Skip to main content

NHS commissioning competition regulations should be withdrawn and replaced, says BMA

Doctors leaders have today (Thursday, 18 April) called for controversial competition rules to be withdrawn and replaced ahead of a crucial House of Lords debate next week.

In a new briefing paper sent to peers ahead of the debate, the BMA calls for the withdrawal of the regulations that detail how aspects of patient choice and competition operate under the Health and Social Care Act in England.

They should be replaced with new regulations that unambiguously reflect previous Government assurances that commissioners will not be forced to use competition when making their commissioning decisions. The BMA is pressing for this principle to be explicitly stated in the regulations.

The BMA has long argued that mandatory competition for all services risks fragmentation of services and creates unnecessary transaction costs, making it harder for the NHS in England to deliver high quality, cost-effective and integrated care to patients.

Regulations, which were first laid before Parliament in February 2013, set out how competition and patient choice would work under the Health and Social Care Act. They were intended to ensure good procurement practice, but have continued to prompt widespread concern and uncertainty about the apparent requirement for competitive tendering for most health services.

Dr Mark Porter, Chair of BMA Council, said:

“The absence of expected guidance on how the competition regulations would operate in practice, and the lack of satisfactory guarantees in these regulations, has created great uncertainty and anxiety for clinicians and patients.

“Only explicit wording in the regulations would allow patients, doctors and commissioners to be absolutely certain that clinicians will have the freedom to act in the way they consider to be in the best interests of patients.”

Dr Laurence Buckman Chair of the BMA’s GP Committee said:

“GP commissioners now have responsibility for making critical decisions about how best to provide services to patients in their locality.

“Commissioners could be put in the position of facing costly tendering processes and possible legal challenges from unsuccessful bidders because of ambiguous rules. That is why GPs want the regulations withdrawn.”

Comments

Popular posts from this blog

Ian Duncan-Smith says he wants to make those on benefits 'better people'!

By any account, the government's austerity strategy is utilitarian. It justifies its approach by the presumed potential ends. It's objective is to cut the deficit, but it has also adopted another objective which is specifically targeted. It seeks to drive people off benefits and 'back to work'.  The two together are toxic to the poorest in society. Those least able to cope are the most affected by the cuts in benefits and the loss of services. It is the coupling of these two strategic aims that make their policies ethically questionable. For, by combining the two, slashing the value of benefits to make budget savings while also changing the benefits system, the highest burden falls on a specific group, those dependent on benefits. For the greater good of the majority, a minority group, those on benefits, are being sacrificed; sacrificed on the altar of austerity. And they are being sacrificed in part so that others may be spared. Utilitarian ethics considers the ba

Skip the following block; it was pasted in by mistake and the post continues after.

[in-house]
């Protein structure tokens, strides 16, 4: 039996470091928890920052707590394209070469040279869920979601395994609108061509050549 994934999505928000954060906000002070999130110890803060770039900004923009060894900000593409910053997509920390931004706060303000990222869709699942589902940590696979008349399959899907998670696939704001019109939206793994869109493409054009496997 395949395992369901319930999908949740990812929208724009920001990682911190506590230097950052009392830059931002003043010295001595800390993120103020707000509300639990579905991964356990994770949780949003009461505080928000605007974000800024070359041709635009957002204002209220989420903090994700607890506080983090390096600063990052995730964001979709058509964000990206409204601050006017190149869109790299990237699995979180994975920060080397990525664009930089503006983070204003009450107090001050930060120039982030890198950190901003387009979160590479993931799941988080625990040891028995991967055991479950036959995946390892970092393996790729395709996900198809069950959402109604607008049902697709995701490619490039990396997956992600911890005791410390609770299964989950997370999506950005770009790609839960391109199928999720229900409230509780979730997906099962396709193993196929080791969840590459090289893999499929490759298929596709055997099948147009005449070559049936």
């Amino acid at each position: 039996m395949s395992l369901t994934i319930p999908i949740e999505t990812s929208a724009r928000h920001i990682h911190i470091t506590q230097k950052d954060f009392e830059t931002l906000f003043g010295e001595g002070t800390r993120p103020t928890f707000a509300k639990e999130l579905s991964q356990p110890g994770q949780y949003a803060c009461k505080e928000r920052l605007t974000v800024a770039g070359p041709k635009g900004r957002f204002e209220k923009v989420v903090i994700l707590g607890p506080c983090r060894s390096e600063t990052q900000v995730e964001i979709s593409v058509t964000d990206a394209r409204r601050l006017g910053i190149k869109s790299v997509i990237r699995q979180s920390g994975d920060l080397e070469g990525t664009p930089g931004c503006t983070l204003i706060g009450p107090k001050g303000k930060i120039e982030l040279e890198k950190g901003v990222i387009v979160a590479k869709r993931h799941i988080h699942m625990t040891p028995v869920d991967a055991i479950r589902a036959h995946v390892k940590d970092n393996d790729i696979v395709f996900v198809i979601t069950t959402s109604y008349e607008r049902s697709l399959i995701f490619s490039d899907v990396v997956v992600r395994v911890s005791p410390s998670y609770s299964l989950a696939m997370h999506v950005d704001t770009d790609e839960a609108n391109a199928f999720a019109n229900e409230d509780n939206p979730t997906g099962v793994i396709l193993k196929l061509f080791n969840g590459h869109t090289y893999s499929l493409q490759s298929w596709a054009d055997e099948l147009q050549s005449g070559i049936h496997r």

A time for every purpose

All life moves. Or, more precisely, all life moves purposefully.  This is true even for trees and plants.  Movement is essential for maintaining life.  Animals migrate; plants disperse.  Some form of migration is an ingredient of all life.  For many organisms, it is a key function of reproduction.  We don't reproduce merely to create a new organism, but also to disperse the population - finding new fertile ground, or resources. Reproduction is a form of migration. Reproduction isn't merely to replicate. Reproduction produces change and diversity.  While we may have strong resemblences in families, we also have differences.  Creating a difference is how evolution works.  In this sense, nature is a continuous exploratory process, finding what works best.  Nature senses change and responds.  Some of this is immediate and physiological or behavioural; some of it is over generations.  If we look at a forest over long periods of time, we would see that it shifts. There is a movement

A weaver's tail - the harvest mouse

Living in the grass is a tiny mouse: the tiny harvest mouse, with a wonderful scientific name that sounds like the title of a Charles Dickens Novel,  Micromys minutus.   It is the only British mammal with a prehensile tail. It uses its tail to hold on to the slender grass stems, at the tops of which it builds a nest. Photo: Nick Fewing These tiny mammals (just around 5 cm long) build a spherical nest of tightly woven grass at the top of tall grasses, in which the female will give birth to about six young.  In the fields, we see cows and horses brushing away flies with their tails; often they will stand side-by-side and end-to-end, and help each other.  Two tails are better than one!  In nature, tails are put to good use.  Just as a tight-rope walker uses his pole for balance, so for some species, a tail provides balance. When running, a squirrel uses its tail as a counterbalance to help the squirrel steer and turn quickly, and the tail is used aerodynamically in flight.  But many anima